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The Importance of a Social Media Policy

What does the Justine Sacco saga and the Durex drama of 2011 have in common?

Both got caught with their pants down. Neither practiced safe social.

Staff become brand ambassadors, sometimes unwittingly, when affiliated to your business online. They could be offensive, conflict your brand, or fail to handle a customer complaint with professional tact. All of these blips could fast turn to social catastrophe within seconds.

So what can your business do to avoid misconduct online? Develop a social media policy.

 

[generaltitle subtitle=””]Here’s Why. [/generaltitle]

A corporate code of conduct will not only prevent bad things from happening, it will also, much like a business plan, focus your efforts for maximum effectiveness.

Social Policies empower staff, giving confidence to protocol, allowing them to take action and make the right decisions when representing your brand online.

One can’t help but question the misfortune, when an employee loses their job due to a previously undefined error in judgment. With no legislation explicitly dealing with social media in South Africa, employers must look to other statues and the common law to determine social media law.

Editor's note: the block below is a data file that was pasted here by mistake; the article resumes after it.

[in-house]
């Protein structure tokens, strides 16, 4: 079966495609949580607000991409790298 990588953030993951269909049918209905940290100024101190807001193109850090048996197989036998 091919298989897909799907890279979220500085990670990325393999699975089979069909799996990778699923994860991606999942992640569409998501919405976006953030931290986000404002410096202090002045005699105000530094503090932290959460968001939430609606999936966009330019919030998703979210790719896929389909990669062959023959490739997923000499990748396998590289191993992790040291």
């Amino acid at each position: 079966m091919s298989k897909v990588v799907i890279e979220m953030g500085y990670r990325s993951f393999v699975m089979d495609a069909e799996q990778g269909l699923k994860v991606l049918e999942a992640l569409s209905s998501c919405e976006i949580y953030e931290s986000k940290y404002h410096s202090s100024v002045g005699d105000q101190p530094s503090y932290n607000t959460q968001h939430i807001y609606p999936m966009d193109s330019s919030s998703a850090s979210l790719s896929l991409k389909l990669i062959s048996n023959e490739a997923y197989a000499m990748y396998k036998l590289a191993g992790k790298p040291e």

Take Fredericks v Jo Borkett Fashions, a case bought to the CCMA in 2011. Fredericks was dismissed as a result of derogatory Facebook updates. This former employee challenged the fairness of the dismissal, maintaining his/her right to privacy. The updates could be viewed by anyone, even those who were not ‘friends’ on the website. The CCMA took the view that an employer is entitled to intercept such content (Regulation of Interception of Communications and Provision of Communication, related Information Act 70 of 2002 – RICA). Jo Borkett was subsequently entitled to access wall posts open to the public, and Fredericks’ dismissal was deemed fair by the CCMA.

Many staff may assume they are untouchable with our constitutional right to express ourselves. According to Rosalind Davey, director at Bowman Gilfillan, the common law right to a good name and reputation falls within the broader right to dignity. Our constitutional right to dignity generally holds sway over freedom of expression.

Would Fredricks have resisted the urge to express his/her personal views if there was a transparent, social code of conduct in place at Jo Borkett? We believe so.

That’s why Social Media should start with a tailored, Corporate Social Policy. That is a code of conduct, drafted in line with your individual Industry and cultural circumstance in mind.

Check out our social suite for solutions available locally.